Prevalence of Autism Increases by 15 Percent, to 1 in 59 Children

In late April, the CDC released new data on the prevalence of autism in the U.S.

In late April, the Centers for Disease Control and Prevention (CDC) released new data from the Autism and Developmental Disabilities Monitoring Network (ADDM) on the prevalence of autism in the U.S. The network identified 1 in 59 children (1 in 37 boys and 1 in 151 girls) as having autism spectrum disorder (ASD), representing a 15 percent increase from previous estimates.

The new estimated rate is based on data collected from 11 communities including Arizona, Arkansas, Colorado, Georgia, Maryland, Minnesota, Missouri, New Jersey, North Carolina, Tennessee and Wisconsin.

Key Findings

  • An estimated 1.7 percent or 1 in 59 school-aged children were identified with ASD. The prevalence of ASD was higher in 2014 among 8 year olds compared to the last report in 2012, 1.7 percent or 1 in 59 children compared to 1.5 percent or 1 in 68 children.
  • A narrowing of racial and ethnic differences in the identification of ASD may account for some of this change in the prevalence estimate from the previous report. This finding suggests that communities are better able to identify ASD in minority populations.
  • Most children (85 percent) identified with ASD had concerns about their development noted in their records by age 3 years. Yet, less than half (42 percent) of children with ASD received developmental evaluations by age 3. This lag between first concern and first evaluation may affect when children with ASD can begin to get the services they need.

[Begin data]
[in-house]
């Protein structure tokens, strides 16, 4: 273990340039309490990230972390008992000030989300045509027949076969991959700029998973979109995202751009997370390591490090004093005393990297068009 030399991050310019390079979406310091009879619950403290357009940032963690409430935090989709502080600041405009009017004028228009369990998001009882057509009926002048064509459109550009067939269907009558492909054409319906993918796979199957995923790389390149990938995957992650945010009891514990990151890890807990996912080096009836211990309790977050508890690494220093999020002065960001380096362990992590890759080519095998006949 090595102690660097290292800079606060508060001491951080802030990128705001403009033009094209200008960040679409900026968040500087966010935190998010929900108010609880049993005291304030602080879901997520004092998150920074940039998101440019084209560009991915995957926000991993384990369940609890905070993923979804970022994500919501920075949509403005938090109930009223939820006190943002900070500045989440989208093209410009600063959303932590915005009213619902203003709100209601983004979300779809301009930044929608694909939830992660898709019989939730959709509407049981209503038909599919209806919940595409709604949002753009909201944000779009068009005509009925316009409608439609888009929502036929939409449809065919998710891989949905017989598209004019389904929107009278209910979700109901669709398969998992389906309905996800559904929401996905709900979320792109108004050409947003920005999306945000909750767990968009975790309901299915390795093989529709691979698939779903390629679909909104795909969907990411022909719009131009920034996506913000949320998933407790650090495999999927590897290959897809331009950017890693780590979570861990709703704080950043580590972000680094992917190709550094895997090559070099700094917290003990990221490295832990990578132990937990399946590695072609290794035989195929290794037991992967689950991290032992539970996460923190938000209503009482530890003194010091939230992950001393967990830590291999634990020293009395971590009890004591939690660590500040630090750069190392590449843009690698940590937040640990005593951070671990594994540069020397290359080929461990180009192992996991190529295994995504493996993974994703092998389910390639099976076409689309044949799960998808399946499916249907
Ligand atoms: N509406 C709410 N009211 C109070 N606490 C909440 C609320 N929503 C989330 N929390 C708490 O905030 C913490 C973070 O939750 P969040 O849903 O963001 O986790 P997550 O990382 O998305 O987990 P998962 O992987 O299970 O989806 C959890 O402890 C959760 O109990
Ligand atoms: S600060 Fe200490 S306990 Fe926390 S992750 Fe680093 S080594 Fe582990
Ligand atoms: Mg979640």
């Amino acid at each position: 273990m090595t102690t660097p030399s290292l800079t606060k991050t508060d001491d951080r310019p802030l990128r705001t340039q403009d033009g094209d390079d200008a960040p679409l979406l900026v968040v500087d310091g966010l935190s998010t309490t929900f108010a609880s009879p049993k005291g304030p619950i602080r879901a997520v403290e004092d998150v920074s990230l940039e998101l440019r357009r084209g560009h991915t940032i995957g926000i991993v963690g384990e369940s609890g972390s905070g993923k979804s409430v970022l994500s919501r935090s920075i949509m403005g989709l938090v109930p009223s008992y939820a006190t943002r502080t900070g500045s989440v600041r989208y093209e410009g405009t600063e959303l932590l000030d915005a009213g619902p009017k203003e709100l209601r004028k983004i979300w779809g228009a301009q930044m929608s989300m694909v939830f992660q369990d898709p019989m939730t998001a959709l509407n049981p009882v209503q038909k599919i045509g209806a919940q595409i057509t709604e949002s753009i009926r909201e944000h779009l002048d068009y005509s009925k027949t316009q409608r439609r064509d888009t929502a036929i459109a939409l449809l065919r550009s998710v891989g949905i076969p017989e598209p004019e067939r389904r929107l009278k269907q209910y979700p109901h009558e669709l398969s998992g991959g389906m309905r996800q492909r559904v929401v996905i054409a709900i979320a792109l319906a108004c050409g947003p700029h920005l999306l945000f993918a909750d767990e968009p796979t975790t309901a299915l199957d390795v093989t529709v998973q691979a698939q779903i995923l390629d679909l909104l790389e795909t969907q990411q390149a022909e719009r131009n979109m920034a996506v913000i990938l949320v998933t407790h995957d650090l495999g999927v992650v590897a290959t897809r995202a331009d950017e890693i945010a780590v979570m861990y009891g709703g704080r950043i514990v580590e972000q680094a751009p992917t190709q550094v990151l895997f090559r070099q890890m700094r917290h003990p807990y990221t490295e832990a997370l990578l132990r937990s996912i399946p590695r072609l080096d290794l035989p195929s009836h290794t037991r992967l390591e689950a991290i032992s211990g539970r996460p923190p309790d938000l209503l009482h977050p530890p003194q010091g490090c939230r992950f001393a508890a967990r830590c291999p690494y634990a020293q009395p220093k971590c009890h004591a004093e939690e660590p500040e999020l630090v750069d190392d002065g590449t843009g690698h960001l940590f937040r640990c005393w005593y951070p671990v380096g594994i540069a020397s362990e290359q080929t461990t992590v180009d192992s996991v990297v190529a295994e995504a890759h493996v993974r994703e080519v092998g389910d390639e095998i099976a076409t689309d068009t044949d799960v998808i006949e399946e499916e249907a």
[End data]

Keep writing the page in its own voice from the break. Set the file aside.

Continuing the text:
What This Means for Arizona

In Arizona, key findings indicate that 1 in 71 8-year-old children were identified with ASD, whereas the previous Arizona prevalence was reported at 1 in 64 children; this estimate was slightly higher than the average number of children identified with ASD (1 in 68) in all areas of the U.S. where CDC tracks ASD.

“Even though the rates of autism in Arizona seem to have gotten better from the last report, it is important to realize these numbers are only estimates,” says SARRC Vice President & Research Director Christopher Smith, PhD. “Given these rates are only based on 8-year-old children and people continue to get diagnosed with ASD after age 8, it is probably most accurate to consider the rates to be between 1.5 and 2 percent of the population. 

“It is important that SARRC remain vigilant on improving early detection and diagnosis. We need to continue our work to move that needle and get children identified earlier so they have the best opportunity to reach optimal outcomes.”

Source: Centers for Disease Control and Prevention 

Learn More About the Early Intervention Services Available at SARRC

  • Do you suspect autism? Learn about SARRC’s Diagnostics Services Program.
  • Attend Milestones, a free program offering information on developmental milestones for parents of infants ages 6 to 18 month: learn more
  • Attend Family Orientation, which connects parents to current information and resources related to ASD. For more information, visit our online events calendar.